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Catholic Hospital in Zimbabwe Turns to Agriculture Projects as Donor Funding Dwindles

Dr. Julia Musariri ventures into agriculture to support St. Albert’s Hospital. Credit: Catholic Churchnews Zimbabwe

Officials of St. Albert’s Hospital in Muzarabani in Zimbabwe’s Catholic Diocese of Chinhoyi have introduced agricultural projects to supplement their funds after experiencing shortages in donor funding.

In a Monday, October 11 report published by the Catholic Church News Zimbabwe, the hospital's medical superintendent, Sr. Julia Musariri, says the institution was struggling financially before venturing into agricultural projects. 

“I realized that there was only one funding partner left for the hospital when I took over its administration in 2012 and in 2014 CESVI (an Italian NGO) discontinued their support for us. We were left struggling as we depended too much on donor funding,” the physician has been quoted as saying.

The member of the International Medical Association (IMA) Sisters said after the withdrawal of the donor, procuring medicines and different equipment "was a nightmare."

"The hospital account was left with RTGS$258.00, completely next to nothing to do anything," Sr. Musariri says, and adds, "The situation was hopeless and she contemplated on the best way forward in meeting the health needs of the poor Muzarabani people."

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While exploring ways to overcome the financial challenge, the Nun says officials of the Catholic hospital encountered a farmer who "assisted them in establishing a poultry project with the help of their friends in the United States of America and Australia who provided funds for the birds and completion of the fowl run."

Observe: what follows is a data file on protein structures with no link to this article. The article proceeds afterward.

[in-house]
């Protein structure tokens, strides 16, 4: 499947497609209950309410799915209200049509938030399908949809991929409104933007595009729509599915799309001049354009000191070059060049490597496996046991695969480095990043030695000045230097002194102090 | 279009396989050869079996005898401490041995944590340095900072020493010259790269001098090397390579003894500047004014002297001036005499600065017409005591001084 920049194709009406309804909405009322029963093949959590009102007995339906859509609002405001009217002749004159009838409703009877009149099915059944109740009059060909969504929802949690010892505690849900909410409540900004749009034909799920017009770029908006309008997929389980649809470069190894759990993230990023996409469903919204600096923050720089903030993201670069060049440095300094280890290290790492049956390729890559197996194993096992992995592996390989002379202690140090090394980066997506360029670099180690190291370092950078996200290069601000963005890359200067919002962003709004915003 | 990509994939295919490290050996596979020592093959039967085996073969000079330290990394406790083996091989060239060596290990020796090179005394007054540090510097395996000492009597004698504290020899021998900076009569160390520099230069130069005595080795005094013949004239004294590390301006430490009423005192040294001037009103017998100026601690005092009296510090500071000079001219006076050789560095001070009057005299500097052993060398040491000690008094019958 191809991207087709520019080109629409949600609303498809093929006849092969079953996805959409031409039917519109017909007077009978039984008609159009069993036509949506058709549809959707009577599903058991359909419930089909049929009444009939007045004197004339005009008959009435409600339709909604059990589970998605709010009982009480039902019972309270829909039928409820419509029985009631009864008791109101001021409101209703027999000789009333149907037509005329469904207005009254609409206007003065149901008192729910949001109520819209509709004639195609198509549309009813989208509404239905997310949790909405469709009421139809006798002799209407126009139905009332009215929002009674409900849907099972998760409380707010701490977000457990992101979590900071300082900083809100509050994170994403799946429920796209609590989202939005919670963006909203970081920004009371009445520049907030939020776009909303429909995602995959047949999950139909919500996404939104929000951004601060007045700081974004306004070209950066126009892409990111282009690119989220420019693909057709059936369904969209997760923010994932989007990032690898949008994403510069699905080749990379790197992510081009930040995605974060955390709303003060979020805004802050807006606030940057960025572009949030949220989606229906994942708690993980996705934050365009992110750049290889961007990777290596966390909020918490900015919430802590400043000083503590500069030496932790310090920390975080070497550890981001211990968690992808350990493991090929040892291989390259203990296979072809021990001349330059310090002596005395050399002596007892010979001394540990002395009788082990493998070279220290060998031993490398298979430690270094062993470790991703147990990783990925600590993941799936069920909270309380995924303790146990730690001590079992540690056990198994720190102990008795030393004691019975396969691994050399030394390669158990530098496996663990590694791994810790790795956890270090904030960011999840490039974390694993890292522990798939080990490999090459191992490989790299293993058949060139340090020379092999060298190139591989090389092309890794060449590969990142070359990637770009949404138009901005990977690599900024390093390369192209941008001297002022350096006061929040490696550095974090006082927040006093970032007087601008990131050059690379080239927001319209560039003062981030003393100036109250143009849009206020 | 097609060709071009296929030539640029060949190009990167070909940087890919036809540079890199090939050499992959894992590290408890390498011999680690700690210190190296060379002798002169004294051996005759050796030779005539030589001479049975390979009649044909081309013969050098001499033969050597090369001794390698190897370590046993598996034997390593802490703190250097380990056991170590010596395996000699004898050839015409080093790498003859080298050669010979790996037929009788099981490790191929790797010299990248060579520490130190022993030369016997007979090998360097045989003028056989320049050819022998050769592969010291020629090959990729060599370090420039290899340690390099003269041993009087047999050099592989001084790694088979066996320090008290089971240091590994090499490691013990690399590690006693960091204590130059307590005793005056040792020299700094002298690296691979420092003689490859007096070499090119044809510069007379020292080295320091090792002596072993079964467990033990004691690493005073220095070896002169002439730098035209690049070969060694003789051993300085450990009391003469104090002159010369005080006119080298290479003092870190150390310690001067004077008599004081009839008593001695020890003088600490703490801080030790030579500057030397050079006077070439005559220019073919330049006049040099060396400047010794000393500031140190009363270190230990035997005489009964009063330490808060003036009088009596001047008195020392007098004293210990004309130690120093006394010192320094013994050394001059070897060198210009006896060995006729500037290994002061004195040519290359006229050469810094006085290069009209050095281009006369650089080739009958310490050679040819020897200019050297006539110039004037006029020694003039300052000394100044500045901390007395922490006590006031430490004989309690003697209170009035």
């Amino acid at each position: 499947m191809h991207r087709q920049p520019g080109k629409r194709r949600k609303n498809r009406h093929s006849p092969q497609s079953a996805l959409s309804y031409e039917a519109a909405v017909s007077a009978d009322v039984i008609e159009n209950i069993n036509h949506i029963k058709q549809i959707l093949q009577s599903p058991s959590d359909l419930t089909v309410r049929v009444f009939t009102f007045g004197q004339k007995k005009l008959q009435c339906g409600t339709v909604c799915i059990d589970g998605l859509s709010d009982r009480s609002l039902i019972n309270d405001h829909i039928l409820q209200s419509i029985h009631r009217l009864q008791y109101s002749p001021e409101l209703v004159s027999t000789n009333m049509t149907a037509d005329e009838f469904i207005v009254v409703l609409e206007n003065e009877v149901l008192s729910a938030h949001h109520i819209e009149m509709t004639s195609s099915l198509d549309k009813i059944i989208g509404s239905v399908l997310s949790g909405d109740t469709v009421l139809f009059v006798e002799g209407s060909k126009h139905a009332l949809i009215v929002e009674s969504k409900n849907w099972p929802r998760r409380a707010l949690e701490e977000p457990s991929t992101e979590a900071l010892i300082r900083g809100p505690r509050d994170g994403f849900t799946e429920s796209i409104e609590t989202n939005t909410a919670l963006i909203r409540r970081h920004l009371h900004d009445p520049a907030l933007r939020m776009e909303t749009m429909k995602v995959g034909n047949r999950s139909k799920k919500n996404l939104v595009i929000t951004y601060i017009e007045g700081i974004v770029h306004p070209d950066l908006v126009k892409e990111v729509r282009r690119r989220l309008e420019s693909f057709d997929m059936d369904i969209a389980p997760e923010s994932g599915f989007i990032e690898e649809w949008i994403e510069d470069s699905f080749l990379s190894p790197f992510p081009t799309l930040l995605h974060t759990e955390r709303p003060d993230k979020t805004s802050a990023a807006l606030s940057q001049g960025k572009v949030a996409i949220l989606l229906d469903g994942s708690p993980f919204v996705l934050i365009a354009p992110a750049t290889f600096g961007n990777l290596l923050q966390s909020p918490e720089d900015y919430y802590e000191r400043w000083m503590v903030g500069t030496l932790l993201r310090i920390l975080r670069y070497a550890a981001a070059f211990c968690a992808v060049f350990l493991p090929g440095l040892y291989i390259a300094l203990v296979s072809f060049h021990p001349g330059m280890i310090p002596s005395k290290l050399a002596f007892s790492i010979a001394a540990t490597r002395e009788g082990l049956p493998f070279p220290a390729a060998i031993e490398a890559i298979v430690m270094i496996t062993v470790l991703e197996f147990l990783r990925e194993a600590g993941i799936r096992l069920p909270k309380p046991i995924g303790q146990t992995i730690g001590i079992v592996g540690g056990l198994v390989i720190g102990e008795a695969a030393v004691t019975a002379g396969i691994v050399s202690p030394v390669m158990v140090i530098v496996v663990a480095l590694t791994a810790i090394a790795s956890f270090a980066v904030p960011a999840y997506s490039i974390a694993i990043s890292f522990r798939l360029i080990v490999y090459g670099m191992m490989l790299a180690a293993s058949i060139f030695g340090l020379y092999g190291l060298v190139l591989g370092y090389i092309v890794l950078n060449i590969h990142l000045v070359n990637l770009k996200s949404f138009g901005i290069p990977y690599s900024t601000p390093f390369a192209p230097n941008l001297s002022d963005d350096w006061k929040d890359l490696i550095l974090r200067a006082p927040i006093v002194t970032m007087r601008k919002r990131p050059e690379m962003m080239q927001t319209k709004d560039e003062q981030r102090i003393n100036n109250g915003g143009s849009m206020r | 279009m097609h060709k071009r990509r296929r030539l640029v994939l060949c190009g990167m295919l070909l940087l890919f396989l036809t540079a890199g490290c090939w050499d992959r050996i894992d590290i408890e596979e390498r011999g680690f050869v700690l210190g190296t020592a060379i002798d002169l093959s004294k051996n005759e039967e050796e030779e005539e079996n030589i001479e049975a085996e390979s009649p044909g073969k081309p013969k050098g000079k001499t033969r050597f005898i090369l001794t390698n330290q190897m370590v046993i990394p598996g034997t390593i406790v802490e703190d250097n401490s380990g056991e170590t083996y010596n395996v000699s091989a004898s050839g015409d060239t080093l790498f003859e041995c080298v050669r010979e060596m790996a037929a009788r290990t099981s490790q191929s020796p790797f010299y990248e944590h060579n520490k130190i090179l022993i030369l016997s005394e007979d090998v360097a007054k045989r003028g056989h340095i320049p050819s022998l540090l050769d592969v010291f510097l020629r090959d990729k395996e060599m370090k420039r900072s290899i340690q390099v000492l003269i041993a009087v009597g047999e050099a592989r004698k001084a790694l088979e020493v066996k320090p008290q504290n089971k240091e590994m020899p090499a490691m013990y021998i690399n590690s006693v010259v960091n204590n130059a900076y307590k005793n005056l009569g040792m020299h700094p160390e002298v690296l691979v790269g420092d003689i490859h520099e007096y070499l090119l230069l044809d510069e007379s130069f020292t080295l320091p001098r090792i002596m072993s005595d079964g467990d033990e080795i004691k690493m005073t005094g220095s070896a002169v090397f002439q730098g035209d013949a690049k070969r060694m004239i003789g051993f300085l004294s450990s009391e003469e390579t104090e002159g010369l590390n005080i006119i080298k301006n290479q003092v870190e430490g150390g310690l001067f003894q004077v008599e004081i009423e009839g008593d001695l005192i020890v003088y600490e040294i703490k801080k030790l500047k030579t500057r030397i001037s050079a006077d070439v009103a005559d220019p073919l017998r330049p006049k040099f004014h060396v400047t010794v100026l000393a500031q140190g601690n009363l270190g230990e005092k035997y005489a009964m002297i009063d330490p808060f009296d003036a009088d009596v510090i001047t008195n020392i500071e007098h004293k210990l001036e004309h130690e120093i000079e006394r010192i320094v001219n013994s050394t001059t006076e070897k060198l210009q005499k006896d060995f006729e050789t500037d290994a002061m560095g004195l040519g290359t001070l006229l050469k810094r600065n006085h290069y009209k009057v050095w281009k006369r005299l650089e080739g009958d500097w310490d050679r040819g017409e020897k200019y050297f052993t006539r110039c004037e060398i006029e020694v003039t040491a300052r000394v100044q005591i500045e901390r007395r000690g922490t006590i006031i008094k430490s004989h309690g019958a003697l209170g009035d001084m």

She adds that after starting the poultry project, members of IMA decided to invest in other agricultural projects. 

“We then resuscitated the piggery project and in no time started a fish project that is already producing fish for sale," the Catholic Sister says. 

In partnership with aid agency of the Catholic Church in England and Wales (CAFOD), the Catholic hospital leadership has also set up a second fish pond, she further says.

"The hospital has 3,000 layers’ chicken, which produce more than 70 crates of eggs a day,” Sr. Musariri has been quoted as saying.

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However, the Sister says, “St. Alberts’ Hospital is located in a very low-income area that they have to travel to Mt. Darwin, Rushinga or Mary Mount to sell the eggs while some are sold to the local community." 

IMA members are also rearing 50 goats of a mixed breed.

Apart from animal husbandry, they also grow vegetables, tomatoes, onions and sweet potatoes that benefit the hospital and members of the community.

“Although the projects are not very big, they are good enough to sustain us. We are thinking about increasing the number of doctors at the hospital and these projects are important in facilitating a top up on their salaries. This is the only way to go than to over rely on donors who are also overwhelmed," Sr. Musariri says. 

In the report, the medical doctor also challenges the leadership of the Catholic hospitals and other Church institutions in Zimbabwe "to use local resources to fundraise and to improve their service delivery to the communities that they serve."

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